The boat-shaped pastry is said to have been cherished by fishermen and sailors, who would take it with them on long journeys across the waters. The egg yolk symbolizes the orange sun that they had been so used to seeing descend into the sea.
Ghomi is a dish from the Western region of Georgia, Samegrelo. It’s a porridge traditionally cooked with foxtail millet or cornmeal. Ghomi is the Georgian term for foxtail millet, which was soon replaced with cornmeal to make the porridge after corn production became widespread.
Traditionally, Ghomi is made in large batches and is stirred constantly with a large wooden stick resembling a tennis racket. Throughout the centuries, it was the main side dish for many families in Western Georgia.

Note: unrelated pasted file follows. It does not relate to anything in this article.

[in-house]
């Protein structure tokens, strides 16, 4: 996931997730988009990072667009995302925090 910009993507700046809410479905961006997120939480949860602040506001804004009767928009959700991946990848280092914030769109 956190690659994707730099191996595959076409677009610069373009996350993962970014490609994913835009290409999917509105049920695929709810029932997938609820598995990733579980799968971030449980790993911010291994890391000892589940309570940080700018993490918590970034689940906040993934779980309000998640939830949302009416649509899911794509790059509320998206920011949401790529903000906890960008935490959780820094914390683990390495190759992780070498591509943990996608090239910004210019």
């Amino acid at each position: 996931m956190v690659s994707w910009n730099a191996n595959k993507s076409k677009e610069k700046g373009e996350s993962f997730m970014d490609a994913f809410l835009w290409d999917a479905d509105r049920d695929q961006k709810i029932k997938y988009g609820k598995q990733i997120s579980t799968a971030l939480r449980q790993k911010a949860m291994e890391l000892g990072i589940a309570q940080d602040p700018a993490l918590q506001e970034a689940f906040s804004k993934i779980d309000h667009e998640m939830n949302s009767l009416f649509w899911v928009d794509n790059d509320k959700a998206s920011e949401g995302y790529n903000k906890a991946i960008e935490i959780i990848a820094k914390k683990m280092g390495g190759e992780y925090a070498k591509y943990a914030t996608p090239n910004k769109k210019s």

Often enjoyed with various meats and stews, the most iconic pairing for Ghomi is the Georgian cheese Sulguni. Resembling Mozzarella, Sulguni is a great melting cheese and pairs perfectly with hot porridge to create a hearty and delicious dish.
Khinkali is a dumpling originating in the mountainous regions of Georgia. Traditionally it’s made from just a few ingredients, including minced lamb, onions, chili pepper, and salt. However, there are many variations of the dumpling, including various herbs and spices. You might also come across Khinkali with cheese, potato, or mushroom fillings.
Khinkali is usually eaten topped with black pepper. If you ever end up feasting with Georgians, they will always make sure to let you know the ‘proper way’ to eat Khinkali, which is by hand.